When I went to see the work now showing at axis: Ballymun I was expecting something rather static; photographs, archival materials in vitrines, however this is far from the case and the project is extremely immersive. Made-up entirely of people’s possessions, it aptly sets the tone for mid-20th Century Ireland with a wall of Rosary beads. Decoratively arranged, they remind one of the lies that must have gone into explaining- away the sudden estrangement of a family member. When I was growing up the suggestion that someone “suffered with their nerves” (mostly women) was still rampant. There is also an installation containing items from bags and their contents, the possessions of the dispossessed; and this contains normal everyday things such as mirrors, lipsticks, notebooks, ration books, all meticulously suspended from diminutive purses. The photographs from the collection are projected onto a hospital screen in one corner, the faces blurred out of respect to family members, yet the photos are so familiar, they are of the order of all family photos: Kids in hats, women in their finery, men looking dapper.
It is too hard to analyse these things, these possessions, they are not ours, though they very easily could be. The mental health provisions in Ireland in the 19th Century and on into the 20th Century were woefully inadequate and remained tethered to the Victorian notion of incarceration being the best salve. As we know now this could not have been further from the truth. Unfortunately mental health in Ireland and elsewhere is still a huge issue, and oftentimes not well treated, or even noticed. Suicide rates are still hauntingly high in Ireland. We have the highest rate of young female suicides and the second highest rate of male suicides in the EU (4). It is important to remember the mistakes of the past to make the future better equipped to handle mental health. This is why this archive should remain, ideally intact, and perhaps close to where it originated from: Grangegorman.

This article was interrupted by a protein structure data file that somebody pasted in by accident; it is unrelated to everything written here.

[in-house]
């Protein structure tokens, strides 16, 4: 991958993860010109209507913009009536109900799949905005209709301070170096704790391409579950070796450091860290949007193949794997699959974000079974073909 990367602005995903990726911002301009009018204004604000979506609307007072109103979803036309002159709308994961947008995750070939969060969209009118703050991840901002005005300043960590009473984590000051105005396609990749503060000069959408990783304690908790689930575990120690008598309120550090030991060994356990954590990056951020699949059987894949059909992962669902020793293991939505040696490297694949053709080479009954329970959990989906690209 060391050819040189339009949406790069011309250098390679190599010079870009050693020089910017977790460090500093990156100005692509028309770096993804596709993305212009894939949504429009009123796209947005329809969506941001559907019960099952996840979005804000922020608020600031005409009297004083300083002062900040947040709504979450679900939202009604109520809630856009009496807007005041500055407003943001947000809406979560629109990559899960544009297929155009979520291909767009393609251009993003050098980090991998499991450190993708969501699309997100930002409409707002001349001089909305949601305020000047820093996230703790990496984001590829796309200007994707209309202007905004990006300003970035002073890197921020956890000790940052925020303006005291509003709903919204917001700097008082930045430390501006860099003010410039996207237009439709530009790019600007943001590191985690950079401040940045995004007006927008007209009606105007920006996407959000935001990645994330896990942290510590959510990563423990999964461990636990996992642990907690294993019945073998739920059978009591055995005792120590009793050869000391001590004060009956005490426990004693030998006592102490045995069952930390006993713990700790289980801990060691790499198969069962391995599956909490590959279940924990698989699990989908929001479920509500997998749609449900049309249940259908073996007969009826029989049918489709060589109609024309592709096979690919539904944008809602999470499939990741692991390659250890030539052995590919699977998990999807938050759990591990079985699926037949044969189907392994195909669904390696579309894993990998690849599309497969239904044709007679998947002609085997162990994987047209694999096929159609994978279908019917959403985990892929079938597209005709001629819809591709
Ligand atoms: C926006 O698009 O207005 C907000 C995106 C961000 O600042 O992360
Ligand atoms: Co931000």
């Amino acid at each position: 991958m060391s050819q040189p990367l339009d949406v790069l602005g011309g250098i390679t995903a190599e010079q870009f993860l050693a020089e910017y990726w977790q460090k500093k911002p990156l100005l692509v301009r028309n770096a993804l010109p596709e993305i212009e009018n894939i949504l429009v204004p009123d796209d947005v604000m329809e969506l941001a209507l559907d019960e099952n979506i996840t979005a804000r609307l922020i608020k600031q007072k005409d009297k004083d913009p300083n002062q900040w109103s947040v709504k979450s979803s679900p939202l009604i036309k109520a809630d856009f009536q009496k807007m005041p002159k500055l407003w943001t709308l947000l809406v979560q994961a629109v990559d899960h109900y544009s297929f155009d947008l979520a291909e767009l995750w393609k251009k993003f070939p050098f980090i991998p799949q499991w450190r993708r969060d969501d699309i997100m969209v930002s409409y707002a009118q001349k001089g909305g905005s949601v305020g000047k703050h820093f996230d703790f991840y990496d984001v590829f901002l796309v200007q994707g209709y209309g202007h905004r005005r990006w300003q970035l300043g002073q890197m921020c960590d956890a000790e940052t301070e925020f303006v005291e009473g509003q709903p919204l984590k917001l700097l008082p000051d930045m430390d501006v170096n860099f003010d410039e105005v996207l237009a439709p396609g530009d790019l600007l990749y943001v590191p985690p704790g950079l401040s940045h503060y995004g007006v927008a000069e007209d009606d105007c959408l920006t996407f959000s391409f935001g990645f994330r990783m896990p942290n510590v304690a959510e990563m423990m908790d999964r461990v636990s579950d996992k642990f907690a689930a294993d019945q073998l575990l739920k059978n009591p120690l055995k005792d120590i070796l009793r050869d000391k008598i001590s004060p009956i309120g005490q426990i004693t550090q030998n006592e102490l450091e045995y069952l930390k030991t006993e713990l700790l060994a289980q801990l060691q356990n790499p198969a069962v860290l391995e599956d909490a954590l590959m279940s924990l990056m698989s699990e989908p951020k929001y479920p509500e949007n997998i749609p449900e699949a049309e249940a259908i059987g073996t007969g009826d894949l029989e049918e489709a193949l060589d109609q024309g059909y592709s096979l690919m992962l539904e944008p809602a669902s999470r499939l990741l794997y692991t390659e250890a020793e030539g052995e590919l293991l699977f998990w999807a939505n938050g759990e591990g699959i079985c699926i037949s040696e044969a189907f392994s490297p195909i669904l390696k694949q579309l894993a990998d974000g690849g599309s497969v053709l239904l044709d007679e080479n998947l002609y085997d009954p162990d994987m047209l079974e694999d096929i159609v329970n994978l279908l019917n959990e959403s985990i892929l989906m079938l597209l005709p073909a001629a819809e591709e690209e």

Archive letter excerpt sent from Dún Laoghaire in the 1960s to a Hospital patient:
“I am very sorry I cannot say ‘yes’ to your request to come home just now,” “Will you try and content yourself where you are for a while longer? You see, I would not be able to look after you [the way] you would need to be looked after.”
Alan Counihan’s Personal Effects continues at axis: Ballymun until Friday 15th August, open 12 noon-6pm (excluding Saturdays).
Here is Alan Counihan explaining the project in his own words:
1.Rebecca Sharon Lawlor: Crime in nineteenth-century Ireland: Grangegorman female penitentiary and Richmond male penitentiary, with reference to juveniles and women, 1836-60. NUI Maynooth (2012).
4. Simon A. Hill and Richard Laugharne: Mania, Dementia and Melancholia in 1870s. http://www.ncbi.nlm.nih.gov/pmc/articles/PMC539549/
5. Suicide Statistics for Ireland, 2013: http://www.nosp.ie/